(*This article has been updated.)
An Illinois House committee voted 12-7 late Tuesday to restrict the use of electronic monitoring for people who have already completed their prison sentence and are on mandatory supervised release, effectively ending the discretionary power of Illinois’ adult correctional system to place people in an electronic monitoring program unless ordered by law or by court order.
The Illinois House Judiciary-Criminal Committee passed The Mandatory Supervised Release Reentry Freedom Act, which mandates that with few exceptions, “electronic monitoring may not be used for persons on mandatory supervised release or parole.”
The passing of this bill in committee means change might be coming soon for the 2,500 people that Challenging E-Carceration, an Urbana research project, says are currently held on electronic monitoring by the IDOC. The bill would not affect those on one to complete their sentence or those required by law to be on an electronic monitor after serving their sentence.
It is likely not to be the final say, even in the committee. Some lawmakers wanted revisions after hearing objections from both an IDOC official and the chair of the Prisoner Review Board. The bill won passage after State Rep. Carol Ammons (D-Urbana), the chief sponsor, promised to present an amendment to the language to satisfy some concerns that arose at the hearing.
Ammons, who has been working with advocates for more than a year on this bill, said the bill will help “break the vicious cycle of incarceration.” Advocates say the passage of the bill puts Illinois at the forefront of states working to better understand and reform the use of electronic monitoring.
“We’re pretty sure we had the first subject matter hearing on electronic monitoring in the nation. This is sort of one of the first legislative conversations we think are being had,” says Sarah Staudt, senior policy analyst and staff attorney for Chicago Appleseed and member of the Illinois Coalition to Challenge Electronic Monitoring.
Ammons said that Jason Garnett, chief of the Parole Division for IDOC, and Craig Findley, chairman of the Prisoner Review Board, had not raised the issue of alternative solutions until the hearing Tuesday, as the deadline approached for getting a bill out of committee.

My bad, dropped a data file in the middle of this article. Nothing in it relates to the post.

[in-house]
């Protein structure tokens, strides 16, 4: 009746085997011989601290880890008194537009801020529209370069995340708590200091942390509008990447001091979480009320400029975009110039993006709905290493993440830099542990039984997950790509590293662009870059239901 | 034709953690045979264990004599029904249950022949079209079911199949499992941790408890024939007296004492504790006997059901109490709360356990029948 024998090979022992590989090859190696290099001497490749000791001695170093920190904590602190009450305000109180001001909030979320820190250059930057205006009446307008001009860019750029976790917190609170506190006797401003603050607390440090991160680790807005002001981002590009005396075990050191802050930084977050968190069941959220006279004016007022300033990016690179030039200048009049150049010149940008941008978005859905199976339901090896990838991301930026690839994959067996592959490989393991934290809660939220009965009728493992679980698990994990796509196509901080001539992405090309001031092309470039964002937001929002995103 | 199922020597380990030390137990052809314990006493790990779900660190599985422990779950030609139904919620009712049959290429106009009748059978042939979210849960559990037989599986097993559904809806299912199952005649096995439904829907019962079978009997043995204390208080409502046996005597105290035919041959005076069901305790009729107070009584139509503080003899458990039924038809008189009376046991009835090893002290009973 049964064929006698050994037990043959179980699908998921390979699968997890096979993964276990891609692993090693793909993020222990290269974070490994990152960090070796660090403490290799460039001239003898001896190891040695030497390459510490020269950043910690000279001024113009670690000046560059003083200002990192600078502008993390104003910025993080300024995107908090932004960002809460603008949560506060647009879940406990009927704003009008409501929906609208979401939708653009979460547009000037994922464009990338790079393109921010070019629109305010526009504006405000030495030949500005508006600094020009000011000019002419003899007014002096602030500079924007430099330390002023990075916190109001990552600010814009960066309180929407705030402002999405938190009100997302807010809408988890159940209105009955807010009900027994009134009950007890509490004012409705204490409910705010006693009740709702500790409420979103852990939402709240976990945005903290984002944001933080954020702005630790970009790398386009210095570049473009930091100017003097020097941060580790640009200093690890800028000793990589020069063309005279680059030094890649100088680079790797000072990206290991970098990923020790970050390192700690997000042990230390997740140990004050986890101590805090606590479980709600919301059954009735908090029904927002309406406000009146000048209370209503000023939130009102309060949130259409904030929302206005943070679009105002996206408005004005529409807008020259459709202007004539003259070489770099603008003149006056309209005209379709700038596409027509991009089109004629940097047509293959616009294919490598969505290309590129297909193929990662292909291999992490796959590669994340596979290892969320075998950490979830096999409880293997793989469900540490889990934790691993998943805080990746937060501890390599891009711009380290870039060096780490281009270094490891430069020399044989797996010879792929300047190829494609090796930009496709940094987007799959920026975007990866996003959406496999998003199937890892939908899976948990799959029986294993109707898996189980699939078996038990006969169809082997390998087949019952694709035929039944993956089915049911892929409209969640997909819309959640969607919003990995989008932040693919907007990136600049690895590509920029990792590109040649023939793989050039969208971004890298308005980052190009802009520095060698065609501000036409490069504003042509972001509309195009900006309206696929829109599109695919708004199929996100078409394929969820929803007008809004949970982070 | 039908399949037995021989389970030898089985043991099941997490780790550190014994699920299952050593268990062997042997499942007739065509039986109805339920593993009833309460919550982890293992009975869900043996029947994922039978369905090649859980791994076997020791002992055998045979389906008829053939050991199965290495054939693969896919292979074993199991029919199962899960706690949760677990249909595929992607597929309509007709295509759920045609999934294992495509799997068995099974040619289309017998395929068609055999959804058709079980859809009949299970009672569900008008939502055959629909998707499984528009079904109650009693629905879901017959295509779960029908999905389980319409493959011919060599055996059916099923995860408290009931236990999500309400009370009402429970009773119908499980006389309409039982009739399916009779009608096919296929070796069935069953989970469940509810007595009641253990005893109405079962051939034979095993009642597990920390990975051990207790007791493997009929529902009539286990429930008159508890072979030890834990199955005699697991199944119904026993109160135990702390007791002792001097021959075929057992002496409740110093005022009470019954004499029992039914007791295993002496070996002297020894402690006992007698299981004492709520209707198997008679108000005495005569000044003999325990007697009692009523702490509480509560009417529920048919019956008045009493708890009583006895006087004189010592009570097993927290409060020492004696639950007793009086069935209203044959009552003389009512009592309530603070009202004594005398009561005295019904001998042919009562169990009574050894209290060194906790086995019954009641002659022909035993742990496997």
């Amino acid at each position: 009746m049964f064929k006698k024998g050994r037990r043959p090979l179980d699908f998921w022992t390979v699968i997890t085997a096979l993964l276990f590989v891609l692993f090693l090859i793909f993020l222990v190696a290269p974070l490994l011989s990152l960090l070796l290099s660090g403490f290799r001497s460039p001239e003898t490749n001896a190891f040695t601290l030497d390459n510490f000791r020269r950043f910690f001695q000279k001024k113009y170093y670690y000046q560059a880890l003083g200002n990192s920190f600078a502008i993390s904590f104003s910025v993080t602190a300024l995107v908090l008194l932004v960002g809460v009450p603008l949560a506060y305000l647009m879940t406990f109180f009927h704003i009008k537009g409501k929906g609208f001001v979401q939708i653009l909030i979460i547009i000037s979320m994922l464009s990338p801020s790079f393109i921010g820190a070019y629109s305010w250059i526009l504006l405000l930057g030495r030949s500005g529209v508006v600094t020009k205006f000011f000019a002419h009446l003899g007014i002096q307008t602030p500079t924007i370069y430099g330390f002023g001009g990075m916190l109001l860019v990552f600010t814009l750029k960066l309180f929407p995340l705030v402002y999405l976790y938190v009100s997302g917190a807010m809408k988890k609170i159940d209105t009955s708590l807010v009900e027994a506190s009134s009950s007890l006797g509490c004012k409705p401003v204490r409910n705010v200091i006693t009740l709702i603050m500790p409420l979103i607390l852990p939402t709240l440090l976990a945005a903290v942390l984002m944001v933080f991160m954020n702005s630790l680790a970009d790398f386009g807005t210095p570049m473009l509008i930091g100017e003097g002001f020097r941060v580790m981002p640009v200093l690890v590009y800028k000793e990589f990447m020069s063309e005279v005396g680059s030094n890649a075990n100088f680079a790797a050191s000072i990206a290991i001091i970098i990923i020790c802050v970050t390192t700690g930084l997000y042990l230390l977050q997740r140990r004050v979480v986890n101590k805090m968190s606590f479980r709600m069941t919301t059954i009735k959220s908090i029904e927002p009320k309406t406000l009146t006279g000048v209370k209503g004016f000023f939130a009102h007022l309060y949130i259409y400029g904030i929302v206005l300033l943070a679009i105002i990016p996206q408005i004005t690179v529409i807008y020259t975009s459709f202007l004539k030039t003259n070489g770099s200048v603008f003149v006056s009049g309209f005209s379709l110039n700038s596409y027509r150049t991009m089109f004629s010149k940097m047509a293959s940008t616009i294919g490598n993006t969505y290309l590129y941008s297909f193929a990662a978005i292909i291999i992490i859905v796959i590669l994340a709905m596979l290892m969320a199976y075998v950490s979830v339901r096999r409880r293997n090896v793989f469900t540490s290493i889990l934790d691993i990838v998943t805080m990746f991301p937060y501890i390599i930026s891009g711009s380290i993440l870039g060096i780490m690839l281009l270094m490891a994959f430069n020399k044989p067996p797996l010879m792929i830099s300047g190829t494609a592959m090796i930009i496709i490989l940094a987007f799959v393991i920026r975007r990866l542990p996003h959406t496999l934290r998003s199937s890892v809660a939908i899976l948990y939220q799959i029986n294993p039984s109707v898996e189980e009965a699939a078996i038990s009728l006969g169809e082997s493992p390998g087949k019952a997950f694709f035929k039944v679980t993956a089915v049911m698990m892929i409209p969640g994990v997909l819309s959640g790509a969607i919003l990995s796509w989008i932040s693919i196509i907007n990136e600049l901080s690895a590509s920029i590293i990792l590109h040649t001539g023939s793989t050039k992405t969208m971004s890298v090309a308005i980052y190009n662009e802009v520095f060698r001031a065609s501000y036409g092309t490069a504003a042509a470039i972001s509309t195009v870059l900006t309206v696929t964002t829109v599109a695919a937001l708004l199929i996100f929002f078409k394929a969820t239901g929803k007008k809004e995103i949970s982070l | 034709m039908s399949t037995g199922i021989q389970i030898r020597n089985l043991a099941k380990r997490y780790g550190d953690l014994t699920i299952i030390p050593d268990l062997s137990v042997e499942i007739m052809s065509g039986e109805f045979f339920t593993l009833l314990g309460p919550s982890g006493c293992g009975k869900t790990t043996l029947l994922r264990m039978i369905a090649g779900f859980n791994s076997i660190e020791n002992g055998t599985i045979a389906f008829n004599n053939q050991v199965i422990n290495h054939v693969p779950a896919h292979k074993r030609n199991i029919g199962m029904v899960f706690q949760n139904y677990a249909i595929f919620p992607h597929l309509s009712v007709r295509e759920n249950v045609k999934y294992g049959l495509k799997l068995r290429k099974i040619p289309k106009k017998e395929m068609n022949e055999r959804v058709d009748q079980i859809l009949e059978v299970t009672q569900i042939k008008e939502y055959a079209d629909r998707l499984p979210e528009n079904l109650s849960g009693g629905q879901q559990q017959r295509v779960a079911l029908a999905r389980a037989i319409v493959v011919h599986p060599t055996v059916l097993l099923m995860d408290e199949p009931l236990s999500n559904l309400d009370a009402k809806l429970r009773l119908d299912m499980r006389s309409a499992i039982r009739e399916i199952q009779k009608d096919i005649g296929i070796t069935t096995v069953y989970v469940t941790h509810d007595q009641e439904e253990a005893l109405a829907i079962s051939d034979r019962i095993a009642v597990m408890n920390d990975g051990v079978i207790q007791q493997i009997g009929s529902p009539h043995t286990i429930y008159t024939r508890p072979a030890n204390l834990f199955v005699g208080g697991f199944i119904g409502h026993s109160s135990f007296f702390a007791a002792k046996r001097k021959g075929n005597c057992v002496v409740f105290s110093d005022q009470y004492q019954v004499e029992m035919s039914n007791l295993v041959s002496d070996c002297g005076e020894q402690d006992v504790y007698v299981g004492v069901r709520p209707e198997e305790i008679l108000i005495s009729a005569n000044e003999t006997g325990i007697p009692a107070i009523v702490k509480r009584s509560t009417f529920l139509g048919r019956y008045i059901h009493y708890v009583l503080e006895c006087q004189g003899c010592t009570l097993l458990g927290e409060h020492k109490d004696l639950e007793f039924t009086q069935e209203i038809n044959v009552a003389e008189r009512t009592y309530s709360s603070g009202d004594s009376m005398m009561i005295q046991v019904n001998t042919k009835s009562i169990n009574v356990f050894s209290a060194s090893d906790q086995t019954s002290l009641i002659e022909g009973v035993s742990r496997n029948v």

After hearing Garnett and Findley testify, Republican lawmakers Rep. Terri Bryant (R- Jefferson) and Rep. Lindsay Parkhurst (R- Kankakee), cited IDOC’s willingness to work with lawmakers on an alternative administrative solution as part of their reason for not supporting the bill.
Although corrections department representatives attended the hearing, Appleseed’s Staudt said the IDOC could not produce hard evidence to defend the scope of electronic monitoring or “counter some of the horror stories” from people who have had negative experiences on a monitor.
The Illinois Criminal Justice Information Authority also found no definitive proof that electronic monitoring reduces the chances a person will re-offend, according to Challenging E-Carceration, which includes the Center for Media Justice and the Urbana-Champaign Independent Media Center.
“There’s no evidence that it reduces recidivism and makes rehabilitation easier,” said Ammons (D-Urbana). In fact, Ammons says evidence has shown that being placed on a monitor after serving time can make integrating back into society more difficult.
Among those difficulties: The expansion of electronic monitoring lessened the direct interaction between parole officers and offenders by adding a third-party, GEO Group, in the mix. Electronic monitoring with a third-party has also made it harder for returning citizens to receive “movement” or permission to travel to job interviews, family gatherings, and other events.
The state spends upwards of $6 million a year on electronic monitoring for people who have completed their prison sentences.
In addition to the cost, Ammons believes the “victims of EM” being placed on a monitor after serving prison time are suffering from a requirement she sees as “unconstitutional.”
Coalition member Chris Harrison gave a first-hand account as he testified Wednesday as a returning citizen previously placed on a monitor. “Electronic monitoring does not serve the purpose that a large part of society believes it does,” said Harrison, who was placed on a monitor for a year after serving his sentence.
Harrison received educational credits in prison, taught classes, and participated in other programs that would help him come back into society “fully equipped to be a productive citizen and add value to community.” But Harrison says when the parole board put him on a monitor for his supervised release period without reason or warning, he was taken aback.
“It’s almost hard to put in words the amount of stress and fear [that comes from] being on electronic monitoring,” explains Harrison, who said he’s missed the funeral of a loved one because he couldn’t get permission from authorities to leave his home in time.
The operator at the “call center is not an actual parole agent, but [the operator] has authority to restrict your movement or say you don’t have permission although the parole agent does the physical visits and knows you,” explained Harrison. “That’s too much power.”
A person who violates the terms of their supervised release may be required to complete the rest of their remaining time in prison.
“It’s time for electronic monitoring to be recognized as what it is. It’s incarceration … a serious violation of people’s freedom,” said Staudt.
Harrison said he hopes the passing of this bill will help those “silently suffering, silently disenfranchised” to move on with their lives. “If we have paid our debt to society in full according to the courts, let us get out and be free,” he said.